Size and Weight:
One of the enduring mysteries of natural history is why the flying prehistoric birds of the Cenozoic Era never quite matched the size of the pterosaurs, or flying reptiles, of the preceding Mesozoic. The late Cretaceous Quetzalcoatlus, for example, attained wingspans of up to 35 feet, about the size of a small plane--so while the late Miocene Pelagornis, which lived about 55 million years later, was still impressive, its wingspan of "only" about 15 to 20 feet places it firmly in the "runner-up" category.
Still, there's no overstating the size of Pelagornis compared to modern flying birds. This soaring predator was over twice the size of a modern albatross, and even more intimidating, considering that its long, pointed beak was studded with tooth-like appendages--which would have made it an easy matter to dive into the ocean at high speed and spear a large, wriggling prehistoric fish, or perhaps even a baby whale. As a testament to this bird's evolutionary fitness, various species of Pelagornis have been found all over the world; a new fossil unearthed in Chile is the biggest yet.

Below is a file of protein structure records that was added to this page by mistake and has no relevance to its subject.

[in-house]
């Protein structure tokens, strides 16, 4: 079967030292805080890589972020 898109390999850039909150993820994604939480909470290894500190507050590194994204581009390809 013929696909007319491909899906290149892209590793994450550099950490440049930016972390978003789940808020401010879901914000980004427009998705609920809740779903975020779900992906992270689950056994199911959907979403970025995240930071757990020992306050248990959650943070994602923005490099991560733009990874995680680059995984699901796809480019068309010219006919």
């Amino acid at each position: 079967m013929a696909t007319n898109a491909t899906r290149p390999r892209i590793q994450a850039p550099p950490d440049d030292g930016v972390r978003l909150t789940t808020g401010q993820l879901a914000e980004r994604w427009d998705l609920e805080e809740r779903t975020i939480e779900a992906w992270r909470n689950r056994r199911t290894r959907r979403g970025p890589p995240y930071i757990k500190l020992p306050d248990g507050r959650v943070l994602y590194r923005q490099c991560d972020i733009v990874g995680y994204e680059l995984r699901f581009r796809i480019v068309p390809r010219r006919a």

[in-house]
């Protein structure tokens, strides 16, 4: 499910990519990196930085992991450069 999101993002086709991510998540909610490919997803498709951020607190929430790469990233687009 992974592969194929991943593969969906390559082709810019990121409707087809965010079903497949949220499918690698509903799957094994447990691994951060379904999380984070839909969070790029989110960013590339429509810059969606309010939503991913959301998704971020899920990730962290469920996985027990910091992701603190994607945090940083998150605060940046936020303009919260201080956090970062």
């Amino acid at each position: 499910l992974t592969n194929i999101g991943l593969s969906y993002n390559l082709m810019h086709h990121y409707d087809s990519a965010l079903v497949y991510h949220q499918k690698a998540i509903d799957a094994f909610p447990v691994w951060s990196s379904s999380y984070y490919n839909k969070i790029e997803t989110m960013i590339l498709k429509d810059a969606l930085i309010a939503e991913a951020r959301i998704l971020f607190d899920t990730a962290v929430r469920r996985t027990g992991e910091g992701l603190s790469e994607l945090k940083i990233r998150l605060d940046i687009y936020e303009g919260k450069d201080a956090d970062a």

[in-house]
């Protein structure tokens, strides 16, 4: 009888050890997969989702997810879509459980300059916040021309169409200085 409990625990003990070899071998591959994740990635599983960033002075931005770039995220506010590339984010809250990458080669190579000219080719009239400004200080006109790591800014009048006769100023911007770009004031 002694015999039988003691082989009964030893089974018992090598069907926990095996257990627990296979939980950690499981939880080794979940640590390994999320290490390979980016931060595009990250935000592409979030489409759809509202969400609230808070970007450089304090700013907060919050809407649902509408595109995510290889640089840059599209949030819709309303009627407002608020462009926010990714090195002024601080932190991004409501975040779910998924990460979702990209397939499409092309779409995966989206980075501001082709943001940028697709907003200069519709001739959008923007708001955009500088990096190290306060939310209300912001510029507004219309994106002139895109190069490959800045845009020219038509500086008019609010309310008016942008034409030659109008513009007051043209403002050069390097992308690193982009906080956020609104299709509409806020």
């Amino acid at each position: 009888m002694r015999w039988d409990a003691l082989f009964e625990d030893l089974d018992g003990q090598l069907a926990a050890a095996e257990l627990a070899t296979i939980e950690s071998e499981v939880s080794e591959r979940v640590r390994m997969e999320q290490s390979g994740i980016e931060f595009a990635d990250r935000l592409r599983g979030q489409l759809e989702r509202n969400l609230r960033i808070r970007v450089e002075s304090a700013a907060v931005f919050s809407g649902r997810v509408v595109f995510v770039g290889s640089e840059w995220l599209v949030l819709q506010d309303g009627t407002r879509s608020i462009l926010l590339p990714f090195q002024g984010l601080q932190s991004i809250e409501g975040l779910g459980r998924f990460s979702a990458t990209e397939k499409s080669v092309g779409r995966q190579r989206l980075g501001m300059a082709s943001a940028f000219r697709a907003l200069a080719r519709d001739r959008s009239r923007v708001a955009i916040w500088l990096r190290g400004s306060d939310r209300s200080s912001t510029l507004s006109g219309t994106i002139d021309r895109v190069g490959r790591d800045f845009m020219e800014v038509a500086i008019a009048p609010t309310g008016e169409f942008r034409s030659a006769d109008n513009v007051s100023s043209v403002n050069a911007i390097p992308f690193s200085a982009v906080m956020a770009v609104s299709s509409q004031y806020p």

So why couldn't prehistoric birds match the size of the biggest pterosaurs? For one thing, feathers are fairly heavy, and covering a larger surface area might have made sustained flight a physical impossibility. And for another, bigger birds would have had to nurture their chicks for longer periods of time before their hatchlings achieved maturity, which may have put an evolutionary brake on avian gigantism after Pelagornis and its relatives (such as the comparably sized Osteodontornis) went extinct, probably as a result of global climate change.